The trip from Thimphu to Punakha is relatively short, as Bhutan travel goes. The trip up over the pass and down into the Punakha Valley winds around the sides of the mountains and you rise from one valley floor to another.
The road between these two places is under construction and sections of the new pavement are a joy to behold and ride on. Other sections, still being shaped by Indian workers, are fascinating. The rain storm the night before made sections of this road impassible to all but the most intrepid of travelers. The ruts carved into the surface of this semi-liquid mass were ever changing as car, truck, motorcycle and mountain bike toiled up, down, and around these trails.
The normally brief two hour journey took us a bit longer. So, in light of the muddy roads and the traffic we did what sounded right: we stopped. We stopped for tea, we stopped for photos, we stopped just to look around. We made a great day out of the experience and saw pieces of Bhutan that one might normally pass by on the way to somewhere.
Our photo stops were particularly remarkable. The clouds hung over the mountains and occasionally revealed hidden houses and villages. We snapped shots as the clouds parted and found some of the most ethereal places I have ever seen.
By the time we reached the small town of Lobesa, we were ready for a rest from the turmoil of the well-traveled road. The small village of Lobesa is really just a brief stop on the way to either Punakha Dzong or Wangdue Phodrang and parts east. Everything in the village is a few feet from the side of the road. The Hotel Lobesa sits on a steep hill overlooking the Punakha Valley, the Punakha Chu River and is owned by the Panang family. These folks cater to you in a way that is unexpected. They are kind, generous, open hearted people who make you feel welcome and cared for. We were given the best rooms in this hotel (of about 10 rooms) overlooking the Punakha valley with unobstructed views of the temple of the Divine Madman.
While I am no food critic, I will say that the food at this Hotel is exceptional. The vegetable options are extensive and we had squash, cabbage, potatoes, green beans, okra, and ferns. Before Bhutan I never even thought of eating a fern. Here, the taste of these plants is delicate and wonderful. They have a nutty flavor. Combined with onions and sautéed, ferns are so tasty. (Not all ferns are eatable I’m told, so best NOT to head to your local forest and grab a bunch)
As we eat our meal and I surprised that we were served okra. Growing up in Georgia, okra is a summer staple and as a child I ate my fair share of this vegetable. The thing is, every time I have eaten okra, I feel a kind of slimy texture. That’s what signaled me that this vegetable was, indeed, okra. So, I asked, the staff, “what do you call this vegetable?” thinking that I had just uncovered some incredible secret that connected my childhood home to Bhutan. The young girl said, “Okra.” OK. Let’s chalk that one up to my idiocy and move on, shall we?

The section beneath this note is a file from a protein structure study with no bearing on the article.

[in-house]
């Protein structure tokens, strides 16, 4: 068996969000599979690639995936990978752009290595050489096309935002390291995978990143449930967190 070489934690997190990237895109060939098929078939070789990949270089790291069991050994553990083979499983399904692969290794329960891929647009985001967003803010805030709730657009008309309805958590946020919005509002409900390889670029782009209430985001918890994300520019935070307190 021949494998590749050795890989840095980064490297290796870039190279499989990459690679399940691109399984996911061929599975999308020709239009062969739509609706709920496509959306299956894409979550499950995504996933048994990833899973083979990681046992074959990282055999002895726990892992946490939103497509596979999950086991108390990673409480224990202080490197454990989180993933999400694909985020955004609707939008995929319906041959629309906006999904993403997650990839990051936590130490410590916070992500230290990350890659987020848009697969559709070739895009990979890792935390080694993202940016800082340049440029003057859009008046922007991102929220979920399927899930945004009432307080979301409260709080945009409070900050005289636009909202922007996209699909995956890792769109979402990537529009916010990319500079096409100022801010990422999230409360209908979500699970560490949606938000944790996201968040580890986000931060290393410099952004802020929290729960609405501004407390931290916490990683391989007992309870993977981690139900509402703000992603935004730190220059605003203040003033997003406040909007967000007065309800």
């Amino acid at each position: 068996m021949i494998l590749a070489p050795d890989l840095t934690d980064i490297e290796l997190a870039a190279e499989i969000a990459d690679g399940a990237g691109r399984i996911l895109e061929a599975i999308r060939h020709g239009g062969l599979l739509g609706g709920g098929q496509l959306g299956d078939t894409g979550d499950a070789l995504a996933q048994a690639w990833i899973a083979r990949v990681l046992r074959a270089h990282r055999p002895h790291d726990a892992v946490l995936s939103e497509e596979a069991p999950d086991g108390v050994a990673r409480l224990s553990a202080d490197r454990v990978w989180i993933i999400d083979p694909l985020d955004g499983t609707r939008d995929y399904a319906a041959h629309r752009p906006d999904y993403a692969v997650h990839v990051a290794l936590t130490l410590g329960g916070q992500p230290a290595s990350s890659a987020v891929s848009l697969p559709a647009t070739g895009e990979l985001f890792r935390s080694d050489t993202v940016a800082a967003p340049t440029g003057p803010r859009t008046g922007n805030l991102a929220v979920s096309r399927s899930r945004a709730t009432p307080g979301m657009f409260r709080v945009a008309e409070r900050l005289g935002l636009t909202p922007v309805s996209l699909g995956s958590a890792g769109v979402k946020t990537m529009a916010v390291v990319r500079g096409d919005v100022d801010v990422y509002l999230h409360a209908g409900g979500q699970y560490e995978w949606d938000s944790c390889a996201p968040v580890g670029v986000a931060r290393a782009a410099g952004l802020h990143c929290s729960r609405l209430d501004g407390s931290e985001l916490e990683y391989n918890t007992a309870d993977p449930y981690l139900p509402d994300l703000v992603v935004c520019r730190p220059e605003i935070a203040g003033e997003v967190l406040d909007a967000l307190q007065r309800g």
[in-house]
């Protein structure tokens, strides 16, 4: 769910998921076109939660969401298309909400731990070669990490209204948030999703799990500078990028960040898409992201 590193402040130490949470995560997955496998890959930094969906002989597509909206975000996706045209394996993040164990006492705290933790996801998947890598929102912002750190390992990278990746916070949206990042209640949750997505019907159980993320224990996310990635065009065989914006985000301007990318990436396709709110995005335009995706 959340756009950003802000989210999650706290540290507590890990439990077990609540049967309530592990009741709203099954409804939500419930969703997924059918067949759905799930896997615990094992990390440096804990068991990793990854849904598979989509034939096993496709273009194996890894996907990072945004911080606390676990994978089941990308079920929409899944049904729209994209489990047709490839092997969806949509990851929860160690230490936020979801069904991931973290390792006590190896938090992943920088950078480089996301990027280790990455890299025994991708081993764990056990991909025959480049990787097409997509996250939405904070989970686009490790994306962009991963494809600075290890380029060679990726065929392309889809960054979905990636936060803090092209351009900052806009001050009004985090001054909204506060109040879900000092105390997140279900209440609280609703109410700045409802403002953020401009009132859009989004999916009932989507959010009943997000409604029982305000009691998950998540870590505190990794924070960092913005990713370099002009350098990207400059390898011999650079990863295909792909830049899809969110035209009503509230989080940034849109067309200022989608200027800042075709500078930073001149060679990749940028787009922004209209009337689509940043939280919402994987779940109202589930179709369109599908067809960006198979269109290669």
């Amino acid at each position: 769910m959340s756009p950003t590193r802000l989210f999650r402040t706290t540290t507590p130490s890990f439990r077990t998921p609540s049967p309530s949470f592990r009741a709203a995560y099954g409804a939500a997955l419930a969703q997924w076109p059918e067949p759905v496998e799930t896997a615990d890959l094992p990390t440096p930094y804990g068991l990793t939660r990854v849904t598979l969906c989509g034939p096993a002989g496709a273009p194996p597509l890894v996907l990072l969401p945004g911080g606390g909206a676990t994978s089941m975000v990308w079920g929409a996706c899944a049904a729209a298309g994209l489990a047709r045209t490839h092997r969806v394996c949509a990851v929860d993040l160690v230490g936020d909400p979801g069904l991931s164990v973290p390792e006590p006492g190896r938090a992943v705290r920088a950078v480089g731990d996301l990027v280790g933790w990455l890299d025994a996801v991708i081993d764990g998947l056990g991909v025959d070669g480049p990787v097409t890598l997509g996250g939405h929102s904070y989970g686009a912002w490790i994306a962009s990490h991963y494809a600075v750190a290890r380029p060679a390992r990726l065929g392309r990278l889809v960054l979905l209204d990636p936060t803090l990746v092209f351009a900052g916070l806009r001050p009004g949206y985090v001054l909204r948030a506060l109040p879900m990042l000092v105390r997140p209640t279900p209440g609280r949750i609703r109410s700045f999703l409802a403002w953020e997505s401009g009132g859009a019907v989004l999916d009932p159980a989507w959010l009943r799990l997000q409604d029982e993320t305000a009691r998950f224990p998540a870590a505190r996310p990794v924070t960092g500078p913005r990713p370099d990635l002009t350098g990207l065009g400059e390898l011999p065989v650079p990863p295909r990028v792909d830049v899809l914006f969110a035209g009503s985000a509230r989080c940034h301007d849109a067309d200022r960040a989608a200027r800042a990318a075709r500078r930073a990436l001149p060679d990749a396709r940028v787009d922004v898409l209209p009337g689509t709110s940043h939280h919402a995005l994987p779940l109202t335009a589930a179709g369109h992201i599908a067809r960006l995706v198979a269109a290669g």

Our afternoon was spent at the Punakha Dzong. In the past, I have visited this place and have spent a short time walking the grounds and seeing the shrine room. On this day, we had the leisure to explore.
Our guide, Namgay, is a wonderful story-teller and he relayed this story to us about the dzong and the strength of the Bhutanese people. According to scholars, the dzong was built in the 1600s. The fortress was a means of protecting western Bhutan from Tibetan armies descending from the north. This valley leads to Tibet, and the rich farmland of Bhutan was attractive to Tibetan leaders. Once the dzong was completed, in the late 1600s, a Tibetan army of about 2000 marched down the valley to raid the farms and villages of Bhutan and steal recently harvested crops.
As the legend says, the Bhutanese army of only about 200 soldiers was no match for this well-armed division. As a means of fooling the Tibetans into thinking there were many more Bhutanese defenders, the Bhutanese general had his troops march, repeatedly around the dzong. The Tibetans, watching from across the river, counted the numbers of troops and decided that a direct assault would be a disaster. As the story goes, they returned to Tibet fearing that a full-scale conflict here would be a disaster.
The massive scale of the structure extends from the exterior walls to the stair cases, doors, interior buildings and shrine room. The climb into the dzong heads up a staircase not for the faint of heart. The incline is steep and you hold onto a handrail as you ascend the staircase to the guard station. Passing two giant prayer wheels, you pass through a doorway about 18 feet tall and wide. The door itself, constructed of wood, is about 16 inches thick and clad in metal studs.
Once through the doorway, you enter a courtyard. In the center is a live replica of the Bodhi tree, which, according to Buddhist legend, was where, in India, the Buddha achieved enlightenment.
Check out the photos as we upload them of the Dzong….more details to come.